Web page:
This fraction of the pit volume provides a minimum of 2 feet of liquid above the highest point in the bottom of the pit. This amount of water should be pumped into the pit as soon as the clay liner is installed to prevent the liner on the bottom from drying and cracking. This volume fraction is not removed from the pit during pumpdown operations.
Manure storage volume
This fraction of the pit volume provides storage for the volume of manure the pit will receive during the design storage period and is removed when the pit is pumped. Storage periods usually range from three to 12 months, with longer storage periods offering greater flexibility in scheduling pumping operations.
Runoff volume and other sources
This fraction of the pit volume provides storage for the runoff from open lots during the design storage period plus any wash water or other fresh water used for cleaning buildings or lot areas. This volume is removed from the pit during pumping operations. Volume components affected by rainfall (runoff volume and rainfall/evaporation volume) must be determined based on the wettest year in 10 years for Missouri DNR approval. Runoff from concrete lots for the wettest year in 10 ranges from 2.9 feet per year in northwest Missouri to 4.2 feet per year in southeast Missouri. It is important to reduce the area draining directly into the pit to prevent unnecessary pumpout. Surface water, unless needed for initially covering the clay seal on the bottom, should be diverted from the pit.
Net rainfall/evaporation on the pit surface, and berm runoff
This fraction of the pit volume provides storage for the net gain of rainfall over evaporation on the pit surface, plus runoff from the berm area inside the centerline of the berms. This volume is removed when the pit is pumped. For the wettest year in 10, the rainfall minus evaporation varies from about 0.9 feet per year in northwest Missouri to 2.5 feet per year in southeast Missouri. For the wettest year in 10, the berm runoff varies from about 1.7 feet per year in northwest Missouri to 3.0 feet per year in southeast Missouri (Table 4 in Missouri Manual 121).
Freeboard in the range of 1 to 3 feet above full pool level is recommended. Figure 1 shows the volume fractions considered in the design of dairy waste pits in Missouri. Surface area will vary with depth; a rough rule of thumb is 10,000 to 15,000 square feet of surface area per 100 dairy cows.
Schematic of volume fractions in manure earthen basin design.
Manure storage pits are designed to contain the waste and wastewater from the livestock facility for the wettest year in 10, plus, the basin must be able to contain a 25-year, 24-hour rainfall event. Manure storage pits are designed with an emergency spillway in the event a rainfall event greater then the 25-year, 24-hour storm occurs. The emergency spillway will protect the berm integrity while controlling where the overflow from the runoff event goes.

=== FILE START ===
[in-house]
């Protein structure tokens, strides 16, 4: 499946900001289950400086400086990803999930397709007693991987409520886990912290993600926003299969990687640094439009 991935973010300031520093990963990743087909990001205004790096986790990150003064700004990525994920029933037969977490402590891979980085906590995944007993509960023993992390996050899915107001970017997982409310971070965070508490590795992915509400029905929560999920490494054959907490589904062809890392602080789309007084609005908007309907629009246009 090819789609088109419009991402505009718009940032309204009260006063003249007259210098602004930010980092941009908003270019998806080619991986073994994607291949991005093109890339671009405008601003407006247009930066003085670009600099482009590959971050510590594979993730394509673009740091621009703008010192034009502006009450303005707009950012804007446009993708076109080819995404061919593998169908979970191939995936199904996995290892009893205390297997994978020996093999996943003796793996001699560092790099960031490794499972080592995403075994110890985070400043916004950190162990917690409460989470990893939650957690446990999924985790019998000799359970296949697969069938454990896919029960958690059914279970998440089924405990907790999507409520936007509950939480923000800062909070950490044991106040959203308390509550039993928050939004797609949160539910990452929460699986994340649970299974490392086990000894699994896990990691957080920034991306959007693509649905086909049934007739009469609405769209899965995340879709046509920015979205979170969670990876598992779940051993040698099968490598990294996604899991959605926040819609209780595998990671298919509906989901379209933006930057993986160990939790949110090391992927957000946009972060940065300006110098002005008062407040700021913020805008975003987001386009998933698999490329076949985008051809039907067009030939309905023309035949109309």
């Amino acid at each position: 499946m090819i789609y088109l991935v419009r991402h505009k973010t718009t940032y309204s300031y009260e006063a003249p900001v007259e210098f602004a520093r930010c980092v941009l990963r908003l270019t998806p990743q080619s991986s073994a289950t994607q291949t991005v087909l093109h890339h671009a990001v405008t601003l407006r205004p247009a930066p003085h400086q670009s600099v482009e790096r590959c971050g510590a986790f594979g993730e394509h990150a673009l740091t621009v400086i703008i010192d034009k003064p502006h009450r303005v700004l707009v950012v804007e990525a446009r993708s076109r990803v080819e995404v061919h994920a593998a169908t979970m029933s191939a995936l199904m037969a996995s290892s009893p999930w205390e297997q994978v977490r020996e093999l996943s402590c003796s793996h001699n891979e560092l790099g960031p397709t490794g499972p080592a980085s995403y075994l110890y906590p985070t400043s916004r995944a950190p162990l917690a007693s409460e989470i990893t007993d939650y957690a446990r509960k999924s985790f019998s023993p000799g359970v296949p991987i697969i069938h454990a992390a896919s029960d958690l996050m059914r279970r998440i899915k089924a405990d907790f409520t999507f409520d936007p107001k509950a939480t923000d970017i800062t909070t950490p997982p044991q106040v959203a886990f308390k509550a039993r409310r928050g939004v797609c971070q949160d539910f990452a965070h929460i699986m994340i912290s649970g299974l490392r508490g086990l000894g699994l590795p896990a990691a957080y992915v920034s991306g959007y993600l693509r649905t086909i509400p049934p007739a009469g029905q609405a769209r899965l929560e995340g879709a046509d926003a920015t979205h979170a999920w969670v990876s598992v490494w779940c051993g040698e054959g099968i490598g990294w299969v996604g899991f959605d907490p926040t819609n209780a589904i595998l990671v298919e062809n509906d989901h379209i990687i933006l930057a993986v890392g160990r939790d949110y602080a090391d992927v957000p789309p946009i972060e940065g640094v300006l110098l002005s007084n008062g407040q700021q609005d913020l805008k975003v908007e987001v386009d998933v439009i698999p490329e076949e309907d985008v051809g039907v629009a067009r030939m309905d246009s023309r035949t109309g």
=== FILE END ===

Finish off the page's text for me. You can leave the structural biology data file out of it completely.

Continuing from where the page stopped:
Additional design guidelines for earthen pits may be found in Missouri DNR's publication 10 CSR 20-8.020, Design of Small Sewage Works, under Waste Water Stabilization Ponds, and NRCS's Standard and Specification number 425 for Waste Storage Ponds.
Table 1 gives typical pit sizes for various herd sizes in Missouri. These values are averages only and should not be used in lieu of a specific design.
Typical sizes of earthen dairy waste pits in Missouri, designed for 180 days of storage with no outside lot runoff, 42-inch average annual rainfall, 3:1 slopes.1
|Number milking cows
(feet x feet)
||93 x 93
||112 x 112
||127 x 127
||140 x 140
||163 x 163
1Capacity included for milking parlor wash water, ranging from 300 gallons per day for 50 cows to 600 gallons per day for 300 cows.
Earthen pit design — shape
Circular or square pits facilitate mixing and are usually more economical to construct. Rectangular pits may be used; length to width ratios of 3:1 or less are recommended. Avoid narrow appendages isolated from the main body of liquid; they contribute little volume and may be a source of nuisance conditions.
Minimum depth should be 8 feet; 8- to 20-foot depths are typical, depending on animal numbers, runoff area, the site's slope, and underground geology. Pits deeper than 8 feet offer these advantages:
- A smaller surface area requiring less land.
- Minimum odors.
- Efficient use of mechanical agitation.
Slopes of earthen dikes and banks usually range from 2:1 to 3:1; approved slopes are 3:1 or less to facilitate establishment of vegetative cover and for safe mowing of the vegetation (4:1 is recommended for the outer slopes). A minimum ten foot top width is recommended.
An emergency spillway shall be provided at a minimum of one foot below the top of the berm after allowance is made for settlement. The emergency spillway should be located as close to natural ground as possible. This spillway is intended only for dam protection in extreme flooding and is not to be used as a spillway in lieu of pumping down the pit.
Construction techniques — sealing
Proper pit construction will ensure that groundwater resources are protected and the pit will perform as required during its useful life. The following steps are included in most guidelines for accepted construction techniques and methods for earthen pits.